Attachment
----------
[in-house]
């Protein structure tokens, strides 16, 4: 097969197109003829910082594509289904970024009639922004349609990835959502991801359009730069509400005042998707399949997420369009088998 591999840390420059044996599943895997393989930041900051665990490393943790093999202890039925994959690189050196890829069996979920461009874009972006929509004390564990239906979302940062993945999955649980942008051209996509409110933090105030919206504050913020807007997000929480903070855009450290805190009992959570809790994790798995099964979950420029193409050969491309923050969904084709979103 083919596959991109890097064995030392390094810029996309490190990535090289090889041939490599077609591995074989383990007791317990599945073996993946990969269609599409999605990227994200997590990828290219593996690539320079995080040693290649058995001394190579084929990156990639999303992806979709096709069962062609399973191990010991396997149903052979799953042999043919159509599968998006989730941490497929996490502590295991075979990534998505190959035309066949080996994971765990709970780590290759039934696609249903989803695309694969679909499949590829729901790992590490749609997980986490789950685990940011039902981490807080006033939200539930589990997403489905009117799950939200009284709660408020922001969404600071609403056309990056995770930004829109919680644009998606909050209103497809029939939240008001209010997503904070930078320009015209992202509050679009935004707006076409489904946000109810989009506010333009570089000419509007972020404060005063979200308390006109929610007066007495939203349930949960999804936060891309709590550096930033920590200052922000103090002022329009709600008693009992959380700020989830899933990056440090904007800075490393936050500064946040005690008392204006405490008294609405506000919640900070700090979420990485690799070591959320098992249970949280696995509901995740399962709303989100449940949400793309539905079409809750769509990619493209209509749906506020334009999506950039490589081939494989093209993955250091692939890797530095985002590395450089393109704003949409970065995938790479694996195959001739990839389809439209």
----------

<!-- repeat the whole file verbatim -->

[in-house]
């Protein structure tokens, strides 16, 4: 097969197109003829910082594509289904970024009639922004349609990835959502991801359009730069509400005042998707399949997420369009088998 591999840390420059044996599943895997393989930041900051665990490393943790093999202890039925994959690189050196890829069996979920461009874009972006929509004390564990239906979302940062993945999955649980942008051209996509409110933090105030919206504050913020807007997000929480903070855009450290805190009992959570809790994790798995099964979950420029193409050969491309923050969904084709979103 083919596959991109890097064995030392390094810029996309490190990535090289090889041939490599077609591995074989383990007791317990599945073996993946990969269609599409999605990227994200997590990828290219593996690539320079995080040693290649058995001394190579084929990156990639999303992806979709096709069962062609399973191990010991396997149903052979799953042999043919159509599968998006989730941490497929996490502590295991075979990534998505190959035309066949080996994971765990709970780590290759039934696609249903989803695309694969679909499949590829729901790992590490749609997980986490789950685990940011039902981490807080006033939200539930589990997403489905009117799950939200009284709660408020922001969404600071609403056309990056995770930004829109919680644009998606909050209103497809029939939240008001209010997503904070930078320009015209992202509050679009935004707006076409489904946000109810989009506010333009570089000419509007972020404060005063979200308390006109929610007066007495939203349930949960999804936060891309709590550096930033920590200052922000103090002022329009709600008693009992959380700020989830899933990056440090904007800075490393936050500064946040005690008392204006405490008294609405506000919640900070700090979420990485690799070591959320098992249970949280696995509901995740399962709303989100449940949400793309539905079409809750769509990619493209209509749906506020334009999506950039490589081939494989093209993955250091692939890797530095985002590395450089393109704003949409970065995938790479694996195959001739990839389809439209």